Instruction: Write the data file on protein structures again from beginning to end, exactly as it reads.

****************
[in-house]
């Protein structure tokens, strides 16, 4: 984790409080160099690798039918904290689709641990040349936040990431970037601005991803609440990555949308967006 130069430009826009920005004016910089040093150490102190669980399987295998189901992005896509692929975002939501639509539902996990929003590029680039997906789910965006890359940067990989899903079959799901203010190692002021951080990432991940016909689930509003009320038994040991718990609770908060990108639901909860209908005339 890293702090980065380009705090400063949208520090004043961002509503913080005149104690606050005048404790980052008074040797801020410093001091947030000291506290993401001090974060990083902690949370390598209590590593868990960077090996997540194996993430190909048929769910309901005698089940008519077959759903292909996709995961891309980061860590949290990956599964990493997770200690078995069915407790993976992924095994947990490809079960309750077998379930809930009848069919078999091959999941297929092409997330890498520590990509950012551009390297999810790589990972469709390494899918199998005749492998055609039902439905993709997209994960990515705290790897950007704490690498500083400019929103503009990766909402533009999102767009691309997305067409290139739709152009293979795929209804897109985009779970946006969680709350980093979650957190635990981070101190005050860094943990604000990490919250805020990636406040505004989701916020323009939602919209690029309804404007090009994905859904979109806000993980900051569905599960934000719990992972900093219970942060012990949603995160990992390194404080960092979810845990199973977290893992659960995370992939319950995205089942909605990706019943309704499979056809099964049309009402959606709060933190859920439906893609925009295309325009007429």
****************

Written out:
[in-house]
């Protein structure tokens, strides 16, 4: 984790409080160099690798039918904290689709641990040349936040990431970037601005991803609440990555949308967006 130069430009826009920005004016910089040093150490102190669980399987295998189901992005896509692929975002939501639509539902996990929003590029680039997906789910965006890359940067990989899903079959799901203010190692002021951080990432991940016909689930509003009320038994040991718990609770908060990108639901909860209908005339 890293702090980065380009705090400063949208520090004043961002509503913080005149104690606050005048404790980052008074040797801020410093001091947030000291506290993401001090974060990083902690949370390598209590590593868990960077090996997540194996993430190909048929769910309901005698089940008519077959759903292909996709995961891309980061860590949290990956599964990493997770200690078995069915407790993976992924095994947990490809079960309750077998379930809930009848069919078999091959999941297929092409997330890498520590990509950012551009390297999810790589990972469709390494899918199998005749492998055609039902439905993709997209994960990515705290790897950007704490690498500083400019929103503009990766909402533009999102767009691309997305067409290139739709152009293979795929209804897109985009779970946006969680709350980093979650957190635990981070101190005050860094943990604000990490919250805020990636406040505004989701916020323009939602919209690029309804404007090009994905859904979109806000993980900051569905599960934000719990992972900093219970942060012990949603995160990992390194404080960092979810845990199973977290893992659960995370992939319950995205089942909605990706019943309704499979056809099964049309009402959606709060933190859920439906893609925009295309325009007429």